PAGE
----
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Publication numberUS5695325 A
Publication typeGrant
Application numberUS 08/538,895
Publication dateDec 9, 1997
Filing dateOct 4, 1995
Priority dateOct 4, 1995
Fee statusPaid
Also published asCA2267234A1, EP0883742A1, EP0883742A4, WO1997013066A1
Publication number08538895, 538895, US 5695325 A, US 5695325A, US-A-5695325, US5695325 A, US5695325A
InventorsLauren D. Sperry
Original AssigneeSperry; Lauren D.
Export CitationBiBTeX, EndNote, RefMan
External Links: USPTO, USPTO Assignment, Espacenet
Synchronized unloader system and method for a gas compressor
US 5695325 A
Abstract
An unloader system is provided for a gas compressor including a cylinder, a piston reciprocably mounted in the cylinder, a crankshaft connected to the piston and suction and discharge valve assemblies, selectively communicating the cylinder with suction and discharge lines. The compressor crankshaft is driven by a prime mover. The unloader system includes an unloader valve assembly, which can comprise one of the suction or discharge valve assemblies, and an unloader actuation system including a controller and a stepper motor. The unloader valve assembly includes a valve seat with a plurality of seat passages arrayed in a seat passage circle. The unloader actuation system rotates an unloader valve assembly guard and valve members mounted thereon in increments corresponding to the radial spacing of the valve members and the seat passages, with each incremental rotation corresponding to a single crankshaft revolution. A method of unloading a compressor includes the steps of arranging a plurality of valve members and seat passages in circles in an unloader valve assembly and incrementally rotating the valve guard in synchronization with the compressor crankshaft.
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Claims(20)
What is claimed and desired to be secured by Letters Patent is as follows:
1. An unloader system for a reciprocating compressor including a cylinder, a piston reciprocably mounted in the cylinder, a rotatable crankshaft connected to the piston, a suction line, a discharge line, a suction valve assembly and a discharge valve assembly for selectively communicating the suction and discharge lines respectively with the compressor cylinder, which unloader system comprises:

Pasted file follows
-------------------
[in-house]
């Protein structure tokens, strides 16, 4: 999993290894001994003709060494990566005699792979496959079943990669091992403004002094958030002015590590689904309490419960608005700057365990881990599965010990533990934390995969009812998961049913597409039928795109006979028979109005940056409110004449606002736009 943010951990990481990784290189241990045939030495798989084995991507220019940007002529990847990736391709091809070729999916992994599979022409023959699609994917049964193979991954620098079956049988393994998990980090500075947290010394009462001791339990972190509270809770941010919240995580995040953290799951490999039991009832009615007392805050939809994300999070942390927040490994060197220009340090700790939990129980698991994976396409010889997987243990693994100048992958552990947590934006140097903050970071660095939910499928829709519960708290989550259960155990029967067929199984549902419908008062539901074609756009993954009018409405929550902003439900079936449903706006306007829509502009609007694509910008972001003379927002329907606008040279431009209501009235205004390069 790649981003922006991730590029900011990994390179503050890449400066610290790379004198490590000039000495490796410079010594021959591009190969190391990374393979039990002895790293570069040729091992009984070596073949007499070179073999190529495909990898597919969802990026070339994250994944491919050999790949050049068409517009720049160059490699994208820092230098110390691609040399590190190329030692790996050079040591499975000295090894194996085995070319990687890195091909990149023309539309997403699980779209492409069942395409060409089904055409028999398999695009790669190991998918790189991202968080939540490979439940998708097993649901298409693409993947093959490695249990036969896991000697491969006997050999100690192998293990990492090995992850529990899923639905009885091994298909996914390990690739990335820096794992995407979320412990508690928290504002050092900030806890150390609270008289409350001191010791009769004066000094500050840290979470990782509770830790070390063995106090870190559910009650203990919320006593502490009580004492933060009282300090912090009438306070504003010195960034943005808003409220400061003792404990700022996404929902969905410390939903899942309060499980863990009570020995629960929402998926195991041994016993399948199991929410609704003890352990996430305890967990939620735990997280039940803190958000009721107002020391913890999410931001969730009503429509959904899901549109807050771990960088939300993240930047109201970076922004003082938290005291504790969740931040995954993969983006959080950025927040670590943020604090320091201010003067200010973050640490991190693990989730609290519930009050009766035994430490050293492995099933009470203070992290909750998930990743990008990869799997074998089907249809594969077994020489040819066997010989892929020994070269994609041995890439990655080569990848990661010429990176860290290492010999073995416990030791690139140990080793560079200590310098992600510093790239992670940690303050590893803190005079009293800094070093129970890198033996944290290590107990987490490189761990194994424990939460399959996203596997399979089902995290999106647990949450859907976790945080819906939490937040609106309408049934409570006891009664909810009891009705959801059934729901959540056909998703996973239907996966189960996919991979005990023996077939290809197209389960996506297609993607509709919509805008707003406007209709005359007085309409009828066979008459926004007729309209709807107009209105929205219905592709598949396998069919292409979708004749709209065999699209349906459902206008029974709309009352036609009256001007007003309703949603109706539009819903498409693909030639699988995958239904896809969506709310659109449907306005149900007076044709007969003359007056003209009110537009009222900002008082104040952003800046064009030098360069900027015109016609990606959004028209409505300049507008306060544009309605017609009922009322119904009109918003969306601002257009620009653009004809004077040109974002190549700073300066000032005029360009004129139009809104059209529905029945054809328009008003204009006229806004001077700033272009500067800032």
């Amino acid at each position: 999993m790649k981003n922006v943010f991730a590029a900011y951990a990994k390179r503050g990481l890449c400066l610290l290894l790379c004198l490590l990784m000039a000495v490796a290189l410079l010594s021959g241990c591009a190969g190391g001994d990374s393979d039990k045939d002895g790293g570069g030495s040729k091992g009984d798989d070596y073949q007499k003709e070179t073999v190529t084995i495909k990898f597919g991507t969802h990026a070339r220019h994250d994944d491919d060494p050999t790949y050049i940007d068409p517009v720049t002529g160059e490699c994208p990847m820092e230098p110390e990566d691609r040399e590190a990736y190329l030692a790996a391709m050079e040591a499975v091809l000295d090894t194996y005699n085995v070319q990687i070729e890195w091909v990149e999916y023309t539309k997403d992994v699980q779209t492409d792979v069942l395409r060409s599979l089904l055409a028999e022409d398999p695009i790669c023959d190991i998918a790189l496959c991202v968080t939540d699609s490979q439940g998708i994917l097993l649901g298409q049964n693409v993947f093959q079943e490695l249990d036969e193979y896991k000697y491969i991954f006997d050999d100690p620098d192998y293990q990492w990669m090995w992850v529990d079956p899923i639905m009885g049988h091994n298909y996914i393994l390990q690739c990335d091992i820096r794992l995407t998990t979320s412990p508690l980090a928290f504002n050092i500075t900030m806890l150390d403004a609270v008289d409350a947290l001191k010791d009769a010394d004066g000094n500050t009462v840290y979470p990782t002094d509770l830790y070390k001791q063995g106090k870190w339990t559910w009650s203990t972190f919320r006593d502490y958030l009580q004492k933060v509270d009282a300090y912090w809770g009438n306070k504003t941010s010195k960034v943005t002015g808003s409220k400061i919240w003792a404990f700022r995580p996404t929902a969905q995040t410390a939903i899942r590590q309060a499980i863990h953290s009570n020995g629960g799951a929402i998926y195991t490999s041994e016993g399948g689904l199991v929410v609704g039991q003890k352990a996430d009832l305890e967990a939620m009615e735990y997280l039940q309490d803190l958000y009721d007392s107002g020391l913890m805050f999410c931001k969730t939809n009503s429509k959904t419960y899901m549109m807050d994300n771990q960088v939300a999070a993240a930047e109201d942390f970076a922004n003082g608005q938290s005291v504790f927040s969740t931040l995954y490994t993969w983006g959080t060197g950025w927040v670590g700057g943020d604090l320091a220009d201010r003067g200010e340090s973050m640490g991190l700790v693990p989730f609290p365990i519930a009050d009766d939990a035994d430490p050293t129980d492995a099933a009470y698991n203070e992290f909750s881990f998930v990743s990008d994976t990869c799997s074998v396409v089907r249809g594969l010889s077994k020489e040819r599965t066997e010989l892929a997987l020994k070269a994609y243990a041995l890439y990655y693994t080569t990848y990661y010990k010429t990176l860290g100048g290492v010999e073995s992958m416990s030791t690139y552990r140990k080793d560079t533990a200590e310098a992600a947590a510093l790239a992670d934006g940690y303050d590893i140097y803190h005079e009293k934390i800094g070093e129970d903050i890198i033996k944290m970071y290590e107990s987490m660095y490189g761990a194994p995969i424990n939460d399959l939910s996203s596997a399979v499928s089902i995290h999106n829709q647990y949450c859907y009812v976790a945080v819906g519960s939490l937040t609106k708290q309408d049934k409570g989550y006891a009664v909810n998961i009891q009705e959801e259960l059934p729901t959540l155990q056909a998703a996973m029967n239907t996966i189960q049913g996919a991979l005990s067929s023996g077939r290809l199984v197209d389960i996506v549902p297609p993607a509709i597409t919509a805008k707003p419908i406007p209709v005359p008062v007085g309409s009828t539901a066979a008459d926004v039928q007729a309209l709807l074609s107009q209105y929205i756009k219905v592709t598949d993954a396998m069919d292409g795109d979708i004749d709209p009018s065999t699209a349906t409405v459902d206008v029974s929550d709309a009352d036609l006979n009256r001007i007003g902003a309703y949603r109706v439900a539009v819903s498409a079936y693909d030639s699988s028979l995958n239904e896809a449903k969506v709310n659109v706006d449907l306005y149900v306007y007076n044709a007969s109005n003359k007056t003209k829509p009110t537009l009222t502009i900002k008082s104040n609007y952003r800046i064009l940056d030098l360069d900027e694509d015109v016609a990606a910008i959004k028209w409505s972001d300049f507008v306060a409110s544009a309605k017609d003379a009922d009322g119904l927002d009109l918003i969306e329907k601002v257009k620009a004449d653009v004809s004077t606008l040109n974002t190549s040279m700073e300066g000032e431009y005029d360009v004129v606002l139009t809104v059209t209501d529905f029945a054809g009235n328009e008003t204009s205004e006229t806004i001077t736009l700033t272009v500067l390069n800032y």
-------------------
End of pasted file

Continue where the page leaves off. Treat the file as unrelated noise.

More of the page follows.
(a) an unloader valve assembly having a valve seat with multiple seat passages arrayed in a seat passage circle, a valve guard and a plurality of valve members movably mounted on the valve guard between open and closed positions with respect to said seat passages, said valve members being arrayed in a valve circle, said valve guard being rotatably mounted on said valve seat about a rotational axis concentric with said seat passage circle and said valve circle;
(b) said valve members having a predetermined radial spacing with respect to the rotational axis of said valve guard;
(c) valve guard rotating means for rotating said valve guard in increments corresponding to said valve member circumferential spacing between loaded positions aligned with respective valve seat passages and unloaded positions misaligned therewith; and
(d) compressor/unloader synchronization means for synchronizing the incremental rotation of said valve guard with said compressor crankshaft.
2. The unloader system according to claim 1, which includes:
(a) said valve guard having a generally cylindrical configuration with a guard bore communicating with the compressor cylinder; and
(b) said valve assembly comprising a radial valve assembly with a generally cylindrical valve seat having a seat bore rotatably receiving said valve guard.
3. The unloader system according to claim 2, which includes:
(a) a plurality of radially-spaced seat passages in said valve seat; and
(b) a plurality of radially-spaced poppets reciprocably mounted on said valve guard.
4. The unloader system according to claim 1, which includes:
(a) said rotating means comprising a stepper motor mounted on said compressor cylinder outboard said valve assembly.
5. The unloader system according to claim 4 wherein:
(a) said compressor unloader synchronization means includes means for synchronizing the rotation of said stepper motor with the rotation of said compressor crankshaft whereby the stepper motor rotates the valve guard through an incremental rotational amount equal to 360/N, wherein N represents the number of valve members in the valve circle, for each crankshaft revolution.
6. The unloader system according to claim 5, which includes:
(a) said controller having means for incrementally rotating said stepper motor and said valve guard to said valve member unloaded positions located approximately midway between said loaded position.